Goldman Sachs Commodities Research said more oil production is needed from the Organization of the Petroleum Exporting Countries and allies (OPEC+) to balance the market by 2022 as supply risk looms elsewhere.
The U.S. bank forecast oil demand to rise by an additional 2.2 million barrels per day (mbpd) by year-end, leaving a 5 mbpd supply shortfall, well in excess of what Iran and shale producers can bring online, it said in a note dated June 29.
“While a large new infection wave could slow the market rebalancing, we expect OPEC+ to remain tactical in its output hikes with downside risks to global supply elsewhere pointing to a more robust outlook for crude and the upstream sector than petroleum products and the downstream sector,” Goldman said.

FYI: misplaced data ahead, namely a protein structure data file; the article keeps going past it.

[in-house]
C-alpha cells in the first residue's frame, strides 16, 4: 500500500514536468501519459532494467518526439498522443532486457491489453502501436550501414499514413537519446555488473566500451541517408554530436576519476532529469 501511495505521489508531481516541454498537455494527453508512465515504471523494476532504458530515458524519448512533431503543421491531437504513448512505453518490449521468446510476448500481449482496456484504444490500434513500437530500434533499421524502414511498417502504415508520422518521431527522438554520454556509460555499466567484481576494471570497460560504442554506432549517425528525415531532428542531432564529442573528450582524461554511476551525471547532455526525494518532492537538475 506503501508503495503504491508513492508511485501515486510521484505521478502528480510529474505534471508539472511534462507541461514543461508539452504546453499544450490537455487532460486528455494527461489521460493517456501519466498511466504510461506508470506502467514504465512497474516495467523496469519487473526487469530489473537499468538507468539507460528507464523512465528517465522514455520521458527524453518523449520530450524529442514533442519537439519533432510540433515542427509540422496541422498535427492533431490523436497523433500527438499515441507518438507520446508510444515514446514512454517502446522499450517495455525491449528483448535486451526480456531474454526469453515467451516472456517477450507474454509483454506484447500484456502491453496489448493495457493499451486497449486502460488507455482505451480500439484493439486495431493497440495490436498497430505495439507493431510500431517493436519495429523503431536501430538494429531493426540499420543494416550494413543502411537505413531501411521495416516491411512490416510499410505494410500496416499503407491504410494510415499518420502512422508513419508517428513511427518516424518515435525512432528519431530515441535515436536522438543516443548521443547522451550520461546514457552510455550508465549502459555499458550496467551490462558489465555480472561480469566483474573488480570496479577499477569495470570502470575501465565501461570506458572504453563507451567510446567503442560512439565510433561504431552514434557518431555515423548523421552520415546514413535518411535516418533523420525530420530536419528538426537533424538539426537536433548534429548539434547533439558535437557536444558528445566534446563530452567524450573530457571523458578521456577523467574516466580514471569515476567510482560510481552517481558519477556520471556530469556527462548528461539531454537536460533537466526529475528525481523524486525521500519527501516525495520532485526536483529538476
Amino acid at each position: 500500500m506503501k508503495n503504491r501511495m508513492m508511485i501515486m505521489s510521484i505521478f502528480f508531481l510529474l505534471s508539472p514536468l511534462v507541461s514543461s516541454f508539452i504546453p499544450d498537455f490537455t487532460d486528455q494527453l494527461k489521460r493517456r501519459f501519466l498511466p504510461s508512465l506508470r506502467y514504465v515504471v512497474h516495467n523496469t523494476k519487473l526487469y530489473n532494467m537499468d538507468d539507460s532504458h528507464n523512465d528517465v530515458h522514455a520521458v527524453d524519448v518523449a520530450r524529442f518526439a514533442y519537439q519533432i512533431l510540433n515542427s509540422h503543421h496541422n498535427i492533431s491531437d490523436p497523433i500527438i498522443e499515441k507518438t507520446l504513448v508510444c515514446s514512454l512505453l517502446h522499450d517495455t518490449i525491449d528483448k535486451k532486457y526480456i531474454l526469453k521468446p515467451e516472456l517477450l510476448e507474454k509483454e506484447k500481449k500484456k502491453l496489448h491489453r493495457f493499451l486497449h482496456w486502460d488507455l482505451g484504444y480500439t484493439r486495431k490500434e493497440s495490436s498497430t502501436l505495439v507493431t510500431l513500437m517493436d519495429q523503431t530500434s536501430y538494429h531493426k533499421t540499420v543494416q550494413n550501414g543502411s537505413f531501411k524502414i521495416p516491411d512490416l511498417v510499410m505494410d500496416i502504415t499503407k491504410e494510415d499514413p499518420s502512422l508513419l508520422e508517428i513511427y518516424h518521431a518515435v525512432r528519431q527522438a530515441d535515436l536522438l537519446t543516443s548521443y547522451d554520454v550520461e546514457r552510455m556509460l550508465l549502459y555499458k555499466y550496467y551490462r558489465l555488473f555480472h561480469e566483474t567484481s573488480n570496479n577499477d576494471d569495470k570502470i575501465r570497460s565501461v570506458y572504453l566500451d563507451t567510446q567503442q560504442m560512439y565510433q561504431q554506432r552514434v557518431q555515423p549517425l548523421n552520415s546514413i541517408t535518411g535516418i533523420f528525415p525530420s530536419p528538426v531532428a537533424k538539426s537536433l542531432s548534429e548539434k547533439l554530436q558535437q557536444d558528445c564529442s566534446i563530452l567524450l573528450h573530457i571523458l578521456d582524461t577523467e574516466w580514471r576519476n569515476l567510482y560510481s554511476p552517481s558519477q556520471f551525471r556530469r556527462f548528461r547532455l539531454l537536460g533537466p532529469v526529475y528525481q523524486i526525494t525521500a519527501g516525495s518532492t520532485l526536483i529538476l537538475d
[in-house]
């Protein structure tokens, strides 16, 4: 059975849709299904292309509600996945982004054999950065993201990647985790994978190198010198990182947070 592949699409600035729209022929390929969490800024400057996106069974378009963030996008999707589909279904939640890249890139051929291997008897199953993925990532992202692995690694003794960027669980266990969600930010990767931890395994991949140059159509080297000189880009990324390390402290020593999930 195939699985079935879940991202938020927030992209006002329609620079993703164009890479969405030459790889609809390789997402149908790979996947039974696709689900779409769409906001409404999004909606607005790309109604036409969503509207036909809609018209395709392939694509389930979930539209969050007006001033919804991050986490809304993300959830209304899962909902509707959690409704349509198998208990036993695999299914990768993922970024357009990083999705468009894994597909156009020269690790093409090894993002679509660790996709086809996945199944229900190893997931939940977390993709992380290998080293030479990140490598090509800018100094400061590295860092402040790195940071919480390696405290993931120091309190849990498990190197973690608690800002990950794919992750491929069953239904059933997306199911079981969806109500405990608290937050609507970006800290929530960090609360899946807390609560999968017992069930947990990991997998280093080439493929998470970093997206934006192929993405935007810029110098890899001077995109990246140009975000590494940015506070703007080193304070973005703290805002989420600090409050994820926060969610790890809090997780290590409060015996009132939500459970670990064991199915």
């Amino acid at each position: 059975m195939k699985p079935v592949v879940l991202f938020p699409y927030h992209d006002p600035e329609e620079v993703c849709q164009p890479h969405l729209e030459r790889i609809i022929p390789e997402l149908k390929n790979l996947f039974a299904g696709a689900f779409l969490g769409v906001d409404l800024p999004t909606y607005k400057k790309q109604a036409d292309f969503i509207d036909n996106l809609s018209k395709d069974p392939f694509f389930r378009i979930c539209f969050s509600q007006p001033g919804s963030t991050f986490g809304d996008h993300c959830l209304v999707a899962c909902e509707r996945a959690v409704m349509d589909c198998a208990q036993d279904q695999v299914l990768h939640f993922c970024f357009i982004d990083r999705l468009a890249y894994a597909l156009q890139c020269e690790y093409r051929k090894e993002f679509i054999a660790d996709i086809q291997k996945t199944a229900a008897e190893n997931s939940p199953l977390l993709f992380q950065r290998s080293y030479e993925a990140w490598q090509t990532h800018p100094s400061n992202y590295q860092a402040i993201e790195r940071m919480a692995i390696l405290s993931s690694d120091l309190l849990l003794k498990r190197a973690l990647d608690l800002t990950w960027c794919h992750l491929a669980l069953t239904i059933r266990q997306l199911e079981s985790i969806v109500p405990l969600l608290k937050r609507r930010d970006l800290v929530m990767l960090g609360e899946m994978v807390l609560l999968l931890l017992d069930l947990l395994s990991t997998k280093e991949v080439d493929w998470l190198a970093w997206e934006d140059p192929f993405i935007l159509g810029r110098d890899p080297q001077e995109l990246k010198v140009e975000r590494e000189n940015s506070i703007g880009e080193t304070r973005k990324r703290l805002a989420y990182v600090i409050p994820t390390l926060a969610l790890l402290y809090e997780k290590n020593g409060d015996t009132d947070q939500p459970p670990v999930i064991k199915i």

The bank sees a base case of 0.5 mbpd supply increase from OPEC+ producers for consecutive months, when the group meets on July 1 to discuss the threat of the Delta COVID variant, the potential return of Iran production and still slow shale response.
The Delta variant of the coronavirus is more infectious and is likely to gain more traction over other variants.
However, boosting broad recovery hopes, Mohammad Barkindo, Secretary General of OPEC said on Tuesday that demand is expected to rise by 6 mbpd in 2021, with 5 mbpd of that in the second half of the year.
Meanwhile, negotiations to revive the Iran nuclear deal paused this month after hardline judge Ebrahim Raisi won the country’s presidential election.
A deal could lead to Iran exporting an extra 1 million bpd, or 1% of global supply, for more than six months from its storage facilities.